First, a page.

Ever since I first put my roadster pickup together some 12 years ago I’ve always been aware that the rearend was the weak link. I had the TH350 rebuilt, and the small-block was fresh, but the 10-bolt was straight out of a junker ’82 Caprice, complete with the stock triangulated four-link. The axle bearings run directly on the driveshafts on these axles, and mine always leaked, even after the fitment of “axle-saver” bearings a few years ago. When I had the bed off to prep it for paint, I figured the time had come to swap the axle for a better version. I acquired a 1-inch narrower 10-bolt from a later model wagon and intended to swap my brackets over, but ultimately opted to install a Currie Enterprises 9-inch Ford-based rearend and fit my GM brackets to that, especially after I found that Currie manufactures adjustable tubular arms exactly for my application. A no-brainer, right?

While I was swapping the rearend, I also figured I’d replace the MGB coil springs I’d used. Always a little on the stiff side, I figured it was a truck and didn’t worry about it, until I loaded the bed with several bags of concrete, and suddenly found the suspension worked and the truck rode way nicer! So, I needed softer springs. Rather than the existing separate shocks and springs, I opted for coilovers, and spoke with the folks at QA1 about my project.

I’d measured and knew the extended length of coilover I could fit, and weighed the rear of the truck to determine the spring rate. Though the QA1 catalog lists a chart to calculate the spring rate based on vehicle weight, and another for the corrected rate of coilover springs that are mounted at an angle, the company’s tech guy I spoke to on the phone was extremely helpful and we had it worked out in a few minutes, and the coilovers were on their way! It worked out like this: The rear of the truck weighed just over 1,700 pounds, for which QA1 recommend 225-pound springs. As ours would mount at 20 degrees, the rate needed to be higher. Using the QA1 chart it worked out to 225 ÷ 0.88 = 255.68, so we selected 250-pound springs. The QA1 Proma Star coilovers we selected are single adjustable with 18 valving options. Though they’re available with bearings, we opted for poly bushings top and bottom, as the truck is more a long distance driver than an autocross assailant, and the softer bushings offer a more comfortable ride!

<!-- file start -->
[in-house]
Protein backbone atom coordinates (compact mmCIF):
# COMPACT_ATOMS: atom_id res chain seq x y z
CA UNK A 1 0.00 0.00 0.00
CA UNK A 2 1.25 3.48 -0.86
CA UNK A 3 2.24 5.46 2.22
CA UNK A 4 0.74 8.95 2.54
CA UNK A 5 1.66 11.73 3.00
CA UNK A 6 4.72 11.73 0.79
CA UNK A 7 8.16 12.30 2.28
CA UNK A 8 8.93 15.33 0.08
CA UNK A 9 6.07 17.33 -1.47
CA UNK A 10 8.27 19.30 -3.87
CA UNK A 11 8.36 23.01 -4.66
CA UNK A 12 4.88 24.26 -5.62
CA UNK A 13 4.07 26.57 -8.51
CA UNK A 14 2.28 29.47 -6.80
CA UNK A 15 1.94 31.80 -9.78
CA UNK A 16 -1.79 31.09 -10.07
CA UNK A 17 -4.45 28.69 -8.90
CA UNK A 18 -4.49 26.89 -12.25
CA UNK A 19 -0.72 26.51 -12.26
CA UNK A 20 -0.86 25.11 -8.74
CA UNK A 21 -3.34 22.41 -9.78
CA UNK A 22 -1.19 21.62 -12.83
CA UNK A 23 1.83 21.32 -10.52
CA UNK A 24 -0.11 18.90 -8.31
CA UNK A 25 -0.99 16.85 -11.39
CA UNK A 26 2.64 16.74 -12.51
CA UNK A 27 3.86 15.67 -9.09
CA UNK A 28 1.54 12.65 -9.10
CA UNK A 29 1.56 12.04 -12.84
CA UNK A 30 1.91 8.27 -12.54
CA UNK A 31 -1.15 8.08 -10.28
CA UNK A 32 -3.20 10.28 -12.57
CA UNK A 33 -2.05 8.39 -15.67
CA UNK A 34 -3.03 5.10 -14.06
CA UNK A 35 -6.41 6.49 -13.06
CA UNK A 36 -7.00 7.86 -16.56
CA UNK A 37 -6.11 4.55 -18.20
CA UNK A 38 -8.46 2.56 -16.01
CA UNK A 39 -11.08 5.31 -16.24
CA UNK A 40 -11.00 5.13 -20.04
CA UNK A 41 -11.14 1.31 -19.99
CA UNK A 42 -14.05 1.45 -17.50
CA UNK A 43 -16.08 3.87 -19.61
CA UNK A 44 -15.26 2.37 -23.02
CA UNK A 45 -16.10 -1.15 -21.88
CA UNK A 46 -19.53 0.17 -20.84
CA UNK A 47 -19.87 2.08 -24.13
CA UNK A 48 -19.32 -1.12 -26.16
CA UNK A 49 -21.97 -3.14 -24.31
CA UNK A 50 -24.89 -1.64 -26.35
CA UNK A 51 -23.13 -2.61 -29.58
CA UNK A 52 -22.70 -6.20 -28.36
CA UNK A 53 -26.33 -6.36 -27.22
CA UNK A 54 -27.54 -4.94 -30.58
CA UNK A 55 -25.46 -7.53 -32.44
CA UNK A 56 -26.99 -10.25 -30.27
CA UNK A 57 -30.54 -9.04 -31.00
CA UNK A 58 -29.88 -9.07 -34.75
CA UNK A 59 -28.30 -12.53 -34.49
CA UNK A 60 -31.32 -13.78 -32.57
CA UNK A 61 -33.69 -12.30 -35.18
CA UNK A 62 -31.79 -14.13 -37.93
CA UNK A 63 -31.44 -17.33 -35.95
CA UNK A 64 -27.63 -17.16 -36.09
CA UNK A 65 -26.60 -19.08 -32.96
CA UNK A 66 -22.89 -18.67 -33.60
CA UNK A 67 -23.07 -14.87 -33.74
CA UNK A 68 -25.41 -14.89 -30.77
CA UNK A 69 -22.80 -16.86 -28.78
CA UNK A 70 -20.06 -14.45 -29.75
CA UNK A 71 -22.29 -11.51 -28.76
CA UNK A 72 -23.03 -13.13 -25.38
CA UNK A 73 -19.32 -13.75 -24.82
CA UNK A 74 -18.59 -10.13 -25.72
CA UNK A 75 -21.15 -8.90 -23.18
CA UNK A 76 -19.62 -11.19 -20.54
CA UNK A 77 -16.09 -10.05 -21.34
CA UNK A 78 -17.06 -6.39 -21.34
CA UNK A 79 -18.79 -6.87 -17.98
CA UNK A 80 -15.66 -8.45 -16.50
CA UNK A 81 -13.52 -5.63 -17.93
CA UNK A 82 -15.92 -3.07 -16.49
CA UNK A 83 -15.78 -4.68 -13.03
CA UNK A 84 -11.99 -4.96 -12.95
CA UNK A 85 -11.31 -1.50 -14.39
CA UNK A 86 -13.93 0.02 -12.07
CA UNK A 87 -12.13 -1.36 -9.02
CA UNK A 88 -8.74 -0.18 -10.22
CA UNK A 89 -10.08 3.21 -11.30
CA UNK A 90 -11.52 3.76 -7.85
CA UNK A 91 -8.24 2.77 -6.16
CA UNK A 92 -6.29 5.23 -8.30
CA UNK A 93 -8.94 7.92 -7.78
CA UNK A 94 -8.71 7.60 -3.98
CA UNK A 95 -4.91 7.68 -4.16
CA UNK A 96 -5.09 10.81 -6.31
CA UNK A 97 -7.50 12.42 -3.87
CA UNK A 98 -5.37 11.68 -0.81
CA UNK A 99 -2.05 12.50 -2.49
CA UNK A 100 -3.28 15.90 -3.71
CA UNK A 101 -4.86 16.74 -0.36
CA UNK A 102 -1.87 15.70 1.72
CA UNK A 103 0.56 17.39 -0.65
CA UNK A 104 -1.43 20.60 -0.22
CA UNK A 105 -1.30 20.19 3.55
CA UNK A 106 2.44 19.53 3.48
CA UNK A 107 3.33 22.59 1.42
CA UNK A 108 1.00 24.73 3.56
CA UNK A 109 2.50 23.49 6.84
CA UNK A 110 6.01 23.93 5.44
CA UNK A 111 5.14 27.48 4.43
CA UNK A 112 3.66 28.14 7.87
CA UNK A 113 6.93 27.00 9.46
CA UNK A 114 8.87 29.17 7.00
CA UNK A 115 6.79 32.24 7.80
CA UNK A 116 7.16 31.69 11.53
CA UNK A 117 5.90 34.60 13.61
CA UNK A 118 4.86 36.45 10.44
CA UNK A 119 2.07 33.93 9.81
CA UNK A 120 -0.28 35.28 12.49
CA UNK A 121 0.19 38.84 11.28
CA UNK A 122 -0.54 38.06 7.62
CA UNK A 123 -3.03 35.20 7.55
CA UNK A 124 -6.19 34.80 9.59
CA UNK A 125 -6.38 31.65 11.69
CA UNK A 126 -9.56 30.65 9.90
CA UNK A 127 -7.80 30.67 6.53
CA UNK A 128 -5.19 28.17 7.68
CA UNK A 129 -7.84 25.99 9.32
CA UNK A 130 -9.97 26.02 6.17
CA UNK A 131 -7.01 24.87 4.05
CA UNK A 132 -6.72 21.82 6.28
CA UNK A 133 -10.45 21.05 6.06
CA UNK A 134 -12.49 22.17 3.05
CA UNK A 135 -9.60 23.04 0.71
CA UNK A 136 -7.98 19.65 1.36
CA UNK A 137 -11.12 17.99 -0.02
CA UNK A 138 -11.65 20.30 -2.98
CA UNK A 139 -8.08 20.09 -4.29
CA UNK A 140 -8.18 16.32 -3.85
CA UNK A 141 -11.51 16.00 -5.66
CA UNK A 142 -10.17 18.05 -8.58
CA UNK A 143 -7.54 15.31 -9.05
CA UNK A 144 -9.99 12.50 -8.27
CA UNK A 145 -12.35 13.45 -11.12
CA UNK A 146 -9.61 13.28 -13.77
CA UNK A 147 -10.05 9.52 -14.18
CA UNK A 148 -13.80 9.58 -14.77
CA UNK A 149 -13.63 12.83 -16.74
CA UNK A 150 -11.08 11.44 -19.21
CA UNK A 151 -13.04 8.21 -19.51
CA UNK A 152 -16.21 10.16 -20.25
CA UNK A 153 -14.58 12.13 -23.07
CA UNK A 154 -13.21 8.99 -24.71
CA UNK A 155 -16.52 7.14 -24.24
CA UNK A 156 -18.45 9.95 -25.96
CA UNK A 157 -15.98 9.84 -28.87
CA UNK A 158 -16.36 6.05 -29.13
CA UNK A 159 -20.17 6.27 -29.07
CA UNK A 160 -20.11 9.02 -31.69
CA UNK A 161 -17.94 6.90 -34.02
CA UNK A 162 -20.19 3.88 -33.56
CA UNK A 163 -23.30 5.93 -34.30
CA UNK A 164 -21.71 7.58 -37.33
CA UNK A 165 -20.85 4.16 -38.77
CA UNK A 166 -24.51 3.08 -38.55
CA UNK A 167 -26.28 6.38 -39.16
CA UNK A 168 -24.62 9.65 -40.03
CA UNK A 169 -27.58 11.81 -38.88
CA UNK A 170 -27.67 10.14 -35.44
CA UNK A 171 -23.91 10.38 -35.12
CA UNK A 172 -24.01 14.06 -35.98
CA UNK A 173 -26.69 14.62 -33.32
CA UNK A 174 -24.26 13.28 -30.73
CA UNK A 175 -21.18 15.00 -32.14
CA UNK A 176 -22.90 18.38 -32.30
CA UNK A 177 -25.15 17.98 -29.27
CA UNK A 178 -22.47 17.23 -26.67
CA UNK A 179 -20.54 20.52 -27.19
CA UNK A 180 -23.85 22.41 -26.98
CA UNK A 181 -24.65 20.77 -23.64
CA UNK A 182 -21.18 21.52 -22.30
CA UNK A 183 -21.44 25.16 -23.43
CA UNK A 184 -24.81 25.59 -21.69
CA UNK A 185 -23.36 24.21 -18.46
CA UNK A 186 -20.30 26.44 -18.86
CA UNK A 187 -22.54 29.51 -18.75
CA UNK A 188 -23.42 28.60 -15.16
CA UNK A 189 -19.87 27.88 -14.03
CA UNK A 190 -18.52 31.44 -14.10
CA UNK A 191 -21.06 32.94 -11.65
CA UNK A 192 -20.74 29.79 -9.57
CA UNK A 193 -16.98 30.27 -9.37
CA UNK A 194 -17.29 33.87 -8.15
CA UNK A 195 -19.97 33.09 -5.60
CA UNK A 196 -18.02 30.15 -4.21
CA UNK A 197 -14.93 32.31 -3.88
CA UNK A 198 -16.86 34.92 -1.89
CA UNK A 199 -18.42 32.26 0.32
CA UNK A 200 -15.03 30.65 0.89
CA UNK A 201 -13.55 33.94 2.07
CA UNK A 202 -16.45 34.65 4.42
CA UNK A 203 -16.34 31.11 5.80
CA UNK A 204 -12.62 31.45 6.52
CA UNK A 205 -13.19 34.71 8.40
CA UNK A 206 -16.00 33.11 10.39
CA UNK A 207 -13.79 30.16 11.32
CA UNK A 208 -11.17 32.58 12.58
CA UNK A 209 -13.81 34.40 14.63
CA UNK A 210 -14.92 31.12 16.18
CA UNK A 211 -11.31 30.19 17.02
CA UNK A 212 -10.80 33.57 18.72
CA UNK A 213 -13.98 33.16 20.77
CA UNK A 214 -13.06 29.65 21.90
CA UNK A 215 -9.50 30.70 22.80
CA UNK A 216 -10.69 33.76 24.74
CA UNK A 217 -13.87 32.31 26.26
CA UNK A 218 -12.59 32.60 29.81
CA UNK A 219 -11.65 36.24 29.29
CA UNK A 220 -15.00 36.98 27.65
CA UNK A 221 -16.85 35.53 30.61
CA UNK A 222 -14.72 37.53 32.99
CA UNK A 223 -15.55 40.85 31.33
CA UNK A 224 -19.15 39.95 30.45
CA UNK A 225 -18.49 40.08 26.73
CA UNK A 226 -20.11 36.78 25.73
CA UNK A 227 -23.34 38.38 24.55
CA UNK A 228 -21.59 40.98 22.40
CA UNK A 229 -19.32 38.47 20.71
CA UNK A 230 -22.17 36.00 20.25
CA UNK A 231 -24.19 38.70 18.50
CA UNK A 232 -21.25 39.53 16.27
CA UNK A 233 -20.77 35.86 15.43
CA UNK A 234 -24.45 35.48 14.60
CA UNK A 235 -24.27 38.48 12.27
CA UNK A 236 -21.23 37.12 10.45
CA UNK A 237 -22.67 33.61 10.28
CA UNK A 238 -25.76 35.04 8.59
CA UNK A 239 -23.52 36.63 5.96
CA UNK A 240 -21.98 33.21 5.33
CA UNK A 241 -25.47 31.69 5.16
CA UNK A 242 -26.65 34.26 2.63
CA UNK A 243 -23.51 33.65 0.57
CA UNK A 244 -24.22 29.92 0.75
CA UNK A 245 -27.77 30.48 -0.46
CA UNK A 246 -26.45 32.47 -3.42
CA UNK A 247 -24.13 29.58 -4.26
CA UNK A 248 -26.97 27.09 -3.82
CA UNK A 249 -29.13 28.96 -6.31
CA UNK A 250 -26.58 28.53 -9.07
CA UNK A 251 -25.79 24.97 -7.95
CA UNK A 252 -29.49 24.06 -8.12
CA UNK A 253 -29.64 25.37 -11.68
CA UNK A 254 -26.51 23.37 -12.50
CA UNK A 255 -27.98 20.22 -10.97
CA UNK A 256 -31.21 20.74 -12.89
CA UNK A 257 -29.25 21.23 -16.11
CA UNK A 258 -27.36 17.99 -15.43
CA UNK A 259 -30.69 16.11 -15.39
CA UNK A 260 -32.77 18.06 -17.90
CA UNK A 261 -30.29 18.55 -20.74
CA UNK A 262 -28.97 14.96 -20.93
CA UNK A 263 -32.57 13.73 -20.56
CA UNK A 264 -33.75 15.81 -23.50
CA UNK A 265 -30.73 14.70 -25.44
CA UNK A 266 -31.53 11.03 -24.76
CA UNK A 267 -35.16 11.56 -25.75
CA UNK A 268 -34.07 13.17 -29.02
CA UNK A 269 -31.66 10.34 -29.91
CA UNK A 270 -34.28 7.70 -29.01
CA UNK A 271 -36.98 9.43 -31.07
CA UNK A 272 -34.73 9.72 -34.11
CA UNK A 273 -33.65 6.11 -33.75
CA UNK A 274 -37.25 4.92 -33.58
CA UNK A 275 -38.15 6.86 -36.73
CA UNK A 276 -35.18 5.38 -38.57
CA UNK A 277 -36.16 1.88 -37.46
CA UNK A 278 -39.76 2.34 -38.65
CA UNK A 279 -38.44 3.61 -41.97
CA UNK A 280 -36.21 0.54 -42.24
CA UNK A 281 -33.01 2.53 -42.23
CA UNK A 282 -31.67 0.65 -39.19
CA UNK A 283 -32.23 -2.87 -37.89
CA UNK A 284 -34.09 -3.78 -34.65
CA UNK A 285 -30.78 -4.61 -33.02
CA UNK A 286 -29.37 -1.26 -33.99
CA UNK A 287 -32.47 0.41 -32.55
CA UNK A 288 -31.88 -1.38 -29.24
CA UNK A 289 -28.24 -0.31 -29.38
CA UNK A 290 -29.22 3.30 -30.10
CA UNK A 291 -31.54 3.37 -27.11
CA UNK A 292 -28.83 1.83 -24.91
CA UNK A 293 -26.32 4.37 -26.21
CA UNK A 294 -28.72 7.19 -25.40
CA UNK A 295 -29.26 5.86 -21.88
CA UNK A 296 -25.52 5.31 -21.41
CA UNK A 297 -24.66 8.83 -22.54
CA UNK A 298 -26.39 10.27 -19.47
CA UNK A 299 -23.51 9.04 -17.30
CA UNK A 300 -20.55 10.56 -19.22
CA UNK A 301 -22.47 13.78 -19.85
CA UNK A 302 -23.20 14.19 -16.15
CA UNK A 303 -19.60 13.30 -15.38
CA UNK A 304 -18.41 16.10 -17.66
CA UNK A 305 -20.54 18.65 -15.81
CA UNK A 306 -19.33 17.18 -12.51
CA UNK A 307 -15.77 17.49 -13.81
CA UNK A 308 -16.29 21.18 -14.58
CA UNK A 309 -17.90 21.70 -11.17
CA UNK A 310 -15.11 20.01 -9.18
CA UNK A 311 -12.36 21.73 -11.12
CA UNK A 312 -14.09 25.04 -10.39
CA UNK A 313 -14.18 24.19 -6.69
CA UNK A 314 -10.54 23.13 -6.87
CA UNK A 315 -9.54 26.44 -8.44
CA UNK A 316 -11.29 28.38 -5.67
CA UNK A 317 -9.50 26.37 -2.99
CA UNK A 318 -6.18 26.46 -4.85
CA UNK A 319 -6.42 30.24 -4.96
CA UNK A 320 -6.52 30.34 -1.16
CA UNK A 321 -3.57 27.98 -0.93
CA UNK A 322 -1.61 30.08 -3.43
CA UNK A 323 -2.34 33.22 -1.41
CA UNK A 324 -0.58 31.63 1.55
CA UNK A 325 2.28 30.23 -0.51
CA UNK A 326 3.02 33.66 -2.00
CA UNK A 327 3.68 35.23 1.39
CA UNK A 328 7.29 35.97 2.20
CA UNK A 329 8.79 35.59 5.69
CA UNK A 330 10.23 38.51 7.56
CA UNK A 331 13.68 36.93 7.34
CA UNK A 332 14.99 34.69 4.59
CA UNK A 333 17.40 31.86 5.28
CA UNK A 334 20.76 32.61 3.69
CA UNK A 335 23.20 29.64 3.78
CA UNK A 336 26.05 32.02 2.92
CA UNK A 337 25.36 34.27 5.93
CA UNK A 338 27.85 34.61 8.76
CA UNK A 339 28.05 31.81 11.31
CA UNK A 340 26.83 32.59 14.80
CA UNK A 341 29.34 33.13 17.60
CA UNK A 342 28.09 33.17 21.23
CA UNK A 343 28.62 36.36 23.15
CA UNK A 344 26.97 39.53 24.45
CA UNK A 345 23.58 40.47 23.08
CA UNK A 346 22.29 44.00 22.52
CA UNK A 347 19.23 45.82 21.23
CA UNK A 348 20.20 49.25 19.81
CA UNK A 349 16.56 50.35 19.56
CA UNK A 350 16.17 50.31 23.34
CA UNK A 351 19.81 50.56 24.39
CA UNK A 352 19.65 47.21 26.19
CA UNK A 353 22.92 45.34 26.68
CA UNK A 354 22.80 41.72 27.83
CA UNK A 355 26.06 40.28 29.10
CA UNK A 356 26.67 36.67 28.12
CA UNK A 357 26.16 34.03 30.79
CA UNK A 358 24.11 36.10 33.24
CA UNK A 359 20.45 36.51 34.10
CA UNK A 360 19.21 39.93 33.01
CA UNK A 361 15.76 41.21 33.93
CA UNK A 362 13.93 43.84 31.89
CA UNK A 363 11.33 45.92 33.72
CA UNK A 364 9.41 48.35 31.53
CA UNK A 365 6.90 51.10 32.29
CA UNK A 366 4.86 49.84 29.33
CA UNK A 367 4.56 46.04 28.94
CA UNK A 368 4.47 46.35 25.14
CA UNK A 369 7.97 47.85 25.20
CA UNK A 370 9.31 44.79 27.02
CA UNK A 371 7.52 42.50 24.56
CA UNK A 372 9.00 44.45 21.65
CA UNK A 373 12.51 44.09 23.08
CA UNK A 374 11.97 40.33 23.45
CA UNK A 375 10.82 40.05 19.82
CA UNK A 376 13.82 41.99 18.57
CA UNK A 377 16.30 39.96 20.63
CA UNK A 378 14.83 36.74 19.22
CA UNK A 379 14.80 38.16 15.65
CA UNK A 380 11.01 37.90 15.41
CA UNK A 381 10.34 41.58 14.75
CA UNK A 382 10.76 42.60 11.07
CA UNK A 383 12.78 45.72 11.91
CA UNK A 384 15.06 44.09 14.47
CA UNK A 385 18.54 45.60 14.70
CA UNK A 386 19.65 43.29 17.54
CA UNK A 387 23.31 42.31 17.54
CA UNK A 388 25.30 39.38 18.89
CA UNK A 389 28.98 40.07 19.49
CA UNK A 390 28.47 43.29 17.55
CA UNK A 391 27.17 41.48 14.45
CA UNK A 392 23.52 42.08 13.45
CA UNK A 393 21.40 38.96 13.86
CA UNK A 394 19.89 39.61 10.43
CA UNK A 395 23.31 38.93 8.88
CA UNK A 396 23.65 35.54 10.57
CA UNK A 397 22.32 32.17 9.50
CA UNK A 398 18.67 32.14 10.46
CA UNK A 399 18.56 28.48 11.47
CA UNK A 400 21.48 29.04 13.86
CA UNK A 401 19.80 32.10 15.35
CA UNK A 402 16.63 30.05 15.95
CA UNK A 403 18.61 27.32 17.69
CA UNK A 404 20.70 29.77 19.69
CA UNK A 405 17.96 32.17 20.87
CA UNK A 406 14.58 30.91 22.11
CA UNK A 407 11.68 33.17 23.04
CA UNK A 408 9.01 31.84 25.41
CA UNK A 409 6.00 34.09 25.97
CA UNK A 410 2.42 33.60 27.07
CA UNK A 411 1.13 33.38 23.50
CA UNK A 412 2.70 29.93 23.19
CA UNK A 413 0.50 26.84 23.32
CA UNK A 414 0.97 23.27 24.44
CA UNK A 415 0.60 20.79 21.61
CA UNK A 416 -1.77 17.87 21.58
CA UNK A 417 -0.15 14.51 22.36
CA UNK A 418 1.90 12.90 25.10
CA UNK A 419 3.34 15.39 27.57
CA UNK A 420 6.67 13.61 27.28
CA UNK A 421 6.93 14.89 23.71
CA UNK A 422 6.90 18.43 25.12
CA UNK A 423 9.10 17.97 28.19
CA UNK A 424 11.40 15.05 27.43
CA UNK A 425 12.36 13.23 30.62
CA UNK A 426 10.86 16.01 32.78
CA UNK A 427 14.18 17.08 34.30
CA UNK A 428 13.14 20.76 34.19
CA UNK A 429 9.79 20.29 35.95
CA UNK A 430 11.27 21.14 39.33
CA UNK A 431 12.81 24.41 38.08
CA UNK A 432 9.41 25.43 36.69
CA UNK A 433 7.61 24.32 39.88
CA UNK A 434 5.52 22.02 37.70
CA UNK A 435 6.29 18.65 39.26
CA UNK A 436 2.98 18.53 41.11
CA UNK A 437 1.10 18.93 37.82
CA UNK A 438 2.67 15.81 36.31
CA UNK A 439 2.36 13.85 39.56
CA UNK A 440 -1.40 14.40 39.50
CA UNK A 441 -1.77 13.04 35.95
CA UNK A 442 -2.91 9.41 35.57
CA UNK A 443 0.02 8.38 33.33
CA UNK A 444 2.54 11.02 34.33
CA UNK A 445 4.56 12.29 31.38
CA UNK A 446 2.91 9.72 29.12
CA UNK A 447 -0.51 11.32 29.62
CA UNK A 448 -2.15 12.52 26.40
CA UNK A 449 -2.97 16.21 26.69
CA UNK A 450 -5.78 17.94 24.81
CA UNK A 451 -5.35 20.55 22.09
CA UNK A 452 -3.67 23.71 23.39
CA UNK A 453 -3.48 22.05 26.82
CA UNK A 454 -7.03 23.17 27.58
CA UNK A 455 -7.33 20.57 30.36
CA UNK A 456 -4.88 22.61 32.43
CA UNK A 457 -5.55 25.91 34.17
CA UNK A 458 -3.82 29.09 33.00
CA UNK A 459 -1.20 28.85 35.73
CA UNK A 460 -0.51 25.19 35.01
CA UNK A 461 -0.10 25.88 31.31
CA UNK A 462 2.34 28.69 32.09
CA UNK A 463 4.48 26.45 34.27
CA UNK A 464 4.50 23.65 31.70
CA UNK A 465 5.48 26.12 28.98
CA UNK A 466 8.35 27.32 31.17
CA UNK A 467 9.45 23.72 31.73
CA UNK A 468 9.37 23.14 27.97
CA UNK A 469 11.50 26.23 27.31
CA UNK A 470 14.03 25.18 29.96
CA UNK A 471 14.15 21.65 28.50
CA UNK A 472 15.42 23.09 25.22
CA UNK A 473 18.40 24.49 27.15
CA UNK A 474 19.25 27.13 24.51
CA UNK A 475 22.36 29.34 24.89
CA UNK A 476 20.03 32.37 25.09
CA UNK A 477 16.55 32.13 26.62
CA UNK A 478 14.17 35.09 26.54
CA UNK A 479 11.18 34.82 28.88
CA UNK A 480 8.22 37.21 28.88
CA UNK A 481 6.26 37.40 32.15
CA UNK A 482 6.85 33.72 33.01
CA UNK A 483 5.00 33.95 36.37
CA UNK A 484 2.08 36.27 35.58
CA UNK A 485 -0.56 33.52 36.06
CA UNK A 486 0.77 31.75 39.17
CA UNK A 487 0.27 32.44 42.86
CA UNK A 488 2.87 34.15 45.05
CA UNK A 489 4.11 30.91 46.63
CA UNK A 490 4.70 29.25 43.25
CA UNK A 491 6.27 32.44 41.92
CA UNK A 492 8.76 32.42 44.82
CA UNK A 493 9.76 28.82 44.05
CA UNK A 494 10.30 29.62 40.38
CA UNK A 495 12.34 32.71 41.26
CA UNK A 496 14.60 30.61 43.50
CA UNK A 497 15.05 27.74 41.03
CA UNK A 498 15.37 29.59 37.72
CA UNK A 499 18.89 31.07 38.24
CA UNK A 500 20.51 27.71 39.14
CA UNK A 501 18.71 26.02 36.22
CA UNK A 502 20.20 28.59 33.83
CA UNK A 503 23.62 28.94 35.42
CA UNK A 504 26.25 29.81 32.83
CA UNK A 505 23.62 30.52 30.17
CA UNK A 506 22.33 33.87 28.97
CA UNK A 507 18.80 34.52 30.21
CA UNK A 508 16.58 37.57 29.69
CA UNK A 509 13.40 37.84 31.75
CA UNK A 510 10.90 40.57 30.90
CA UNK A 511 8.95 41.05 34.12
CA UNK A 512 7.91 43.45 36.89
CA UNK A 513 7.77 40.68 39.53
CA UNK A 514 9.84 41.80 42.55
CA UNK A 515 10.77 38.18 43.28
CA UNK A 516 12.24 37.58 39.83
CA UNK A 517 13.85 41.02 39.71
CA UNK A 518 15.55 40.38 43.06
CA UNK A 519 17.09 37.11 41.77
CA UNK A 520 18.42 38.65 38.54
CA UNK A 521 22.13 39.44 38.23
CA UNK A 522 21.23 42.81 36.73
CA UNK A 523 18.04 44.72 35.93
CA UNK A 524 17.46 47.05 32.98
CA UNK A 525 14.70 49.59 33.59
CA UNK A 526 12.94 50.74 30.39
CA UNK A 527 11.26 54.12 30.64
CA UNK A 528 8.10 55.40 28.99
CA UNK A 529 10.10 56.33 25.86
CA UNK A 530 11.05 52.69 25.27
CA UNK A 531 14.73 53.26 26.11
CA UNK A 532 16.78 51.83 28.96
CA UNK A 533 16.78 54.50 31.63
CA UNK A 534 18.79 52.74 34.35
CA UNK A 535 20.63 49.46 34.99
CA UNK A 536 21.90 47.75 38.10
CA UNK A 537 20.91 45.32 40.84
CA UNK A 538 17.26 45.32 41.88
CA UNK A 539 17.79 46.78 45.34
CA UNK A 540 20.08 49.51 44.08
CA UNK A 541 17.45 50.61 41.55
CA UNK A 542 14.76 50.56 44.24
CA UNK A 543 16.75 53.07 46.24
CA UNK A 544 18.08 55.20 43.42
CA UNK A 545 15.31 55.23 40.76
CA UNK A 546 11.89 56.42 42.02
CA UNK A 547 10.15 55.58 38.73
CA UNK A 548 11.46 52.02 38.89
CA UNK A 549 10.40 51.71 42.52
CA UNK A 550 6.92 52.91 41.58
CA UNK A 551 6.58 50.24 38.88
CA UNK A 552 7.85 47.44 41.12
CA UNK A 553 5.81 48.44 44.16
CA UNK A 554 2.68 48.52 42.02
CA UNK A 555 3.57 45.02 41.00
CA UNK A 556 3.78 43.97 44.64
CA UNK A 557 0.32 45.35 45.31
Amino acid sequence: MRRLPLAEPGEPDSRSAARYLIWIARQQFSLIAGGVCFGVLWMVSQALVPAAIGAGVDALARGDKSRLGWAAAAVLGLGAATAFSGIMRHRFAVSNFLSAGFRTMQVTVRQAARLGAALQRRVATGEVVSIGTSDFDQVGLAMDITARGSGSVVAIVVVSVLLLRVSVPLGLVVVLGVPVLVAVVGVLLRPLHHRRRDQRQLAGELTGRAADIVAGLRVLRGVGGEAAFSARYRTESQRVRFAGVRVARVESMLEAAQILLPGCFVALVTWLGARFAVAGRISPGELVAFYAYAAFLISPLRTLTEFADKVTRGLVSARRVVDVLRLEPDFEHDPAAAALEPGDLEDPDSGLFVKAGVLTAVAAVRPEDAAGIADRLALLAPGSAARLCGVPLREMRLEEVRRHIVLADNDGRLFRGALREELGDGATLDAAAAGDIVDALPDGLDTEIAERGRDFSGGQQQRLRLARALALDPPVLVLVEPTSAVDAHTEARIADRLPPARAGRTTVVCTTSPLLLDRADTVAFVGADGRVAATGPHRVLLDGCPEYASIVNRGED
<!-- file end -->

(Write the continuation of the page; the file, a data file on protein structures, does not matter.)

Actually, the coilovers are mounted at less than 20 degrees, but until I had the new axle in place I wasn’t sure of the exact angle, so I erred on the side of caution. While I originally planned to mount them vertically behind the axle in a similar location to the old coils, I was pretty sure I’d be able to use the original lower shock mounts in front of the axle. However, I wasn’t sure on clearance between the spring or upper spring cup and the chassis. As it turned out, all was good, so I strengthened the lower shock mount to take a coilover, and modified commercially available brackets for the upper mounts.

I’d had Currie leave the shock mount section of the original brackets un-welded so I could remove them if they weren’t used, so I just had to weld them to the housing to finish the installation. All in all, a relatively easy conversion with only minimal fab work to complete. The truck now rides way better, and I have adjustable compression/rebound, as well as adjustable pinion angle should I need it.

SOURCE
Currie Enterprises
382 North Smith
Corona
CA  92880
714-528-6957
http://www.currieenterprises.com
QA1 Motorsports
21730 Hanover Avenue
Lakeville
MN  55044
800-721-7761
www.qa1.net